Logging Best Practices: Knowing What to Log
What should we log? First of all, don’t ask this! Instead of asking what to log, we should start by asking “what questions do we want…
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If you think log files are only necessary for satisfying audit and compliance requirements, or to help software engineers debug issues during development, you’re certainly not alone.
Although log files may not sound like the most engaging or valuable assets, for many organizations, they are an untapped reservoir of insights that can offer significant benefits to your business.
With the proper analysis tools and techniques, your log data can help you prevent failures in your systems, reduce resolution times, improve security, and deliver a better user experience.
Before we look at the benefits that log analysis can offer you, let’s take a moment to understand what logs actually are. Logs – or log entries – are messages that are generated automatically while the software is running.
That software could be an application, operating system, firewall, networking logic, or embedded program running on an IoT device, to name just a few. Logs are generated from every level of the software stack.
Each entry (or log line) provides a record of what was happening or the state of the system at a given moment in time. They can be triggered by a wide range of events, from everyday routine behavior, such as users logging in to workstations or requests made to servers, to error conditions and unexpected failures.
The precise format and content of a log entry varies, but will typically include a timestamp, log severity level, and message. Each log line is written to a log file and stored – sometimes for a few days or weeks (if the data is not required for regulatory reasons) and sometimes for months or even years.
Log analysis is the process of collating and normalizing log data to be parsed and processed for easier querying and providing visualizations of that data to identify patterns and anomalies.
Analyzing the data recorded in the log files from across your organization’s systems and applications will help you improve your offer’s services, enhance your security posture, and give you a better understanding of how your systems are used.
The primary use of log files is to provide visibility into how your software is behaving so that you can track down the cause of a problem. As computing trends towards more distributed systems, with applications made up of multiple services running on separate but connected machines, investigating the source of an issue has become more complex.
Collating and analyzing logs from the various components in a system makes it possible to join the dots and make sense of the events that led up to an error or failure. Automated log analysis speeds up this process by identifying patterns and anomalies to help you fix issues faster. Log data analysis can also be used to identify early warning signs that can alert you to similar problems earlier in the future.
The benefits of automated log analysis go further than troubleshooting issues that have already occurred. By analyzing log data in real-time, you can spot emerging issues before any real damage is done. With proactive monitoring, you configure thresholds for key health metrics and trigger alerts when these are exceeded.
Observability solutions take these techniques a step further, using machine learning to maintain a constantly evolving picture of normal operations, with alerts triggered whenever anomalous behavior patterns are detected.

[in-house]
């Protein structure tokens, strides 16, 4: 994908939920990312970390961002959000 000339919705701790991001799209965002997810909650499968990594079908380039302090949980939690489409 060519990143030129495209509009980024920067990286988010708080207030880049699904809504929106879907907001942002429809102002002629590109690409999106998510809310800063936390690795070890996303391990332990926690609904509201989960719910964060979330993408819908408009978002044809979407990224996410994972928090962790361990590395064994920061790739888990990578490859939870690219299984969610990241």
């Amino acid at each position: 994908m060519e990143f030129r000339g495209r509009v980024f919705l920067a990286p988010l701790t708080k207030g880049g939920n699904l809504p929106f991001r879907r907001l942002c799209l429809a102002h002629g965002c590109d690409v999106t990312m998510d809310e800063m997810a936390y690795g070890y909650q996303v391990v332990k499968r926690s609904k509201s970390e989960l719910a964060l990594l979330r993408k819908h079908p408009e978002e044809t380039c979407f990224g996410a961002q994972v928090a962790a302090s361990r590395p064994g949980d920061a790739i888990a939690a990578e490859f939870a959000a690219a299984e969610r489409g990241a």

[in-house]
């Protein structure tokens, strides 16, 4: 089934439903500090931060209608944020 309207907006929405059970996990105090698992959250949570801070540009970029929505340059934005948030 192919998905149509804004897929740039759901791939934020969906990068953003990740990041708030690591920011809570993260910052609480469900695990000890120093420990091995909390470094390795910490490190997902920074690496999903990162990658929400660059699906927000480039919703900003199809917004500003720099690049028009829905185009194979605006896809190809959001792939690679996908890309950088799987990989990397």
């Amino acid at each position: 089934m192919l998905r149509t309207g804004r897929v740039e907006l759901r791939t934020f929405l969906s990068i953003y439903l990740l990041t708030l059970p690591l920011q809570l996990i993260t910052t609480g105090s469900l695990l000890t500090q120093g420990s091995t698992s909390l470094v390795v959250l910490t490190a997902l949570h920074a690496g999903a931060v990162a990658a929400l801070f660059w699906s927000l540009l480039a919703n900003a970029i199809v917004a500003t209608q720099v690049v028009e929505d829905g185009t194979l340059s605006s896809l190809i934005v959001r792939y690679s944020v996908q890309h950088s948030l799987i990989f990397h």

Taking a proactive approach to anomaly detection and troubleshooting can significantly reduce the number of serious and critical failures that occur in your production systems and reduce mean time to resolution (MTTR) for issues that arise. The result is a better experience for your users and fewer interruptions to business activities.
Observability and monitoring play an essential role in detecting early signs of an attack and containing threats. If a malicious actor does breach your defenses, log files often provide clues regarding how the attack was executed and the extent of the damage perpetrated or the data leaked.
Log data analysis expedites this process by drawing connections between activities, such as user account activity taking place out of hours coupled with unusual data access patterns or privilege escalation.
As well as providing the data required for reporting and audit compliance, this knowledge of how an attack was executed is essential for strengthening your defenses against similar threats in the future.
As users’ expectations of software systems continue to rise, maintaining high-performance levels, stability and uptime are essential. Analyzing log data from across your IT estate can help you build a fuller picture of how your systems are used, providing you with data to inform your decisions to make targeted enhancements.
By tracking resource usage over time, you can be proactive about provisioning additional infrastructure to increase capacity or decommissioning it to save costs. Identifying slow-running database queries so that you can optimize them improves not only page load time but also reduces the risk of locks or resource saturation slowing down the rest of your system.
Using log data to understand how users interact with your application or website can also provide valuable insights into user behavior, including popular features, common requests, referring sites, and conversion rates. This information is invaluable when deciding where to next invest your development efforts.
Log file analysis enables you to leverage the full benefits of your log data, transforming log files from a business cost required for regulatory reasons to a business asset that helps you streamline your operations and improve your services.